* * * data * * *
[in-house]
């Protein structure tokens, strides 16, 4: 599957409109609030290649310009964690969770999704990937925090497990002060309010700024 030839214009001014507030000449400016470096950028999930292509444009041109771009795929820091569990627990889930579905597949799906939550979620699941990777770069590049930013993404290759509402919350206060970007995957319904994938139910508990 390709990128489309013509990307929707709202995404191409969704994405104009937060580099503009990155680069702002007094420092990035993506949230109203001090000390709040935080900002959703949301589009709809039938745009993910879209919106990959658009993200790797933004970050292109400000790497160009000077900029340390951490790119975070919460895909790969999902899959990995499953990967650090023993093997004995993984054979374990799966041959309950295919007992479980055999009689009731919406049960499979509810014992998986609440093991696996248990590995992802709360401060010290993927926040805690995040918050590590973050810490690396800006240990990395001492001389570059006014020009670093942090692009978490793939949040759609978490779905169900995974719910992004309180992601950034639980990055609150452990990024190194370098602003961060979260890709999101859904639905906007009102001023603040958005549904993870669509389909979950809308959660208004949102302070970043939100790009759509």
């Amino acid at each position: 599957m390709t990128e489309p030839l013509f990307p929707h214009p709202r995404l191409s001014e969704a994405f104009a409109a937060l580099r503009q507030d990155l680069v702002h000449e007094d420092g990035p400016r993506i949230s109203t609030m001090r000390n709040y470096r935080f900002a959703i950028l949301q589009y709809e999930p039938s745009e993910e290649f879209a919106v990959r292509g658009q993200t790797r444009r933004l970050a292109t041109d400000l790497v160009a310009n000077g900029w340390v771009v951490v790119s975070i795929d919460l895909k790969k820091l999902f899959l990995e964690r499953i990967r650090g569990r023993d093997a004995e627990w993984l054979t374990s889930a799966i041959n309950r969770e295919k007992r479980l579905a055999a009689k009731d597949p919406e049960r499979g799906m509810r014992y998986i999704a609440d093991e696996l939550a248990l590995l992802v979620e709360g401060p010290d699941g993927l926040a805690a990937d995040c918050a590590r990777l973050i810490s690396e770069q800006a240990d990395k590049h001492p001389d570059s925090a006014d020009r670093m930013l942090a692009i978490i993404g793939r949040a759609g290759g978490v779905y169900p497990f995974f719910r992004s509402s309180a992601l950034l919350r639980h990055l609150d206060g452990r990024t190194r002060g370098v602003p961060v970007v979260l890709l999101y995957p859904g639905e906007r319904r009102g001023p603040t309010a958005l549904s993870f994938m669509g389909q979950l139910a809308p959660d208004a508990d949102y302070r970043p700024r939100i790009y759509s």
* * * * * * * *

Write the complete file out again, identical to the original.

[in-house]
């Protein structure tokens, strides 16, 4: 599957409109609030290649310009964690969770999704990937925090497990002060309010700024 030839214009001014507030000449400016470096950028999930292509444009041109771009795929820091569990627990889930579905597949799906939550979620699941990777770069590049930013993404290759509402919350206060970007995957319904994938139910508990 390709990128489309013509990307929707709202995404191409969704994405104009937060580099503009990155680069702002007094420092990035993506949230109203001090000390709040935080900002959703949301589009709809039938745009993910879209919106990959658009993200790797933004970050292109400000790497160009000077900029340390951490790119975070919460895909790969999902899959990995499953990967650090023993093997004995993984054979374990799966041959309950295919007992479980055999009689009731919406049960499979509810014992998986609440093991696996248990590995992802709360401060010290993927926040805690995040918050590590973050810490690396800006240990990395001492001389570059006014020009670093942090692009978490793939949040759609978490779905169900995974719910992004309180992601950034639980990055609150452990990024190194370098602003961060979260890709999101859904639905906007009102001023603040958005549904993870669509389909979950809308959660208004949102302070970043939100790009759509």
């Amino acid at each position: 599957m390709t990128e489309p030839l013509f990307p929707h214009p709202r995404l191409s001014e969704a994405f104009a409109a937060l580099r503009q507030d990155l680069v702002h000449e007094d420092g990035p400016r993506i949230s109203t609030m001090r000390n709040y470096r935080f900002a959703i950028l949301q589009y709809e999930p039938s745009e993910e290649f879209a919106v990959r292509g658009q993200t790797r444009r933004l970050a292109t041109d400000l790497v160009a310009n000077g900029w340390v771009v951490v790119s975070i795929d919460l895909k790969k820091l999902f899959l990995e964690r499953i990967r650090g569990r023993d093997a004995e627990w993984l054979t374990s889930a799966i041959n309950r969770e295919k007992r479980l579905a055999a009689k009731d597949p919406e049960r499979g799906m509810r014992y998986i999704a609440d093991e696996l939550a248990l590995l992802v979620e709360g401060p010290d699941g993927l926040a805690a990937d995040c918050a590590r990777l973050i810490s690396e770069q800006a240990d990395k590049h001492p001389d570059s925090a006014d020009r670093m930013l942090a692009i978490i993404g793939r949040a759609g290759g978490v779905y169900p497990f995974f719910r992004s509402s309180a992601l950034l919350r639980h990055l609150d206060g452990r990024t190194r002060g370098v602003p961060v970007v979260l890709l999101y995957p859904g639905e906007r319904r009102g001023p603040t309010a958005l549904s993870f994938m669509g389909q979950l139910a809308p959660d208004a508990d949102y302070r970043p700024r939100i790009y759509s």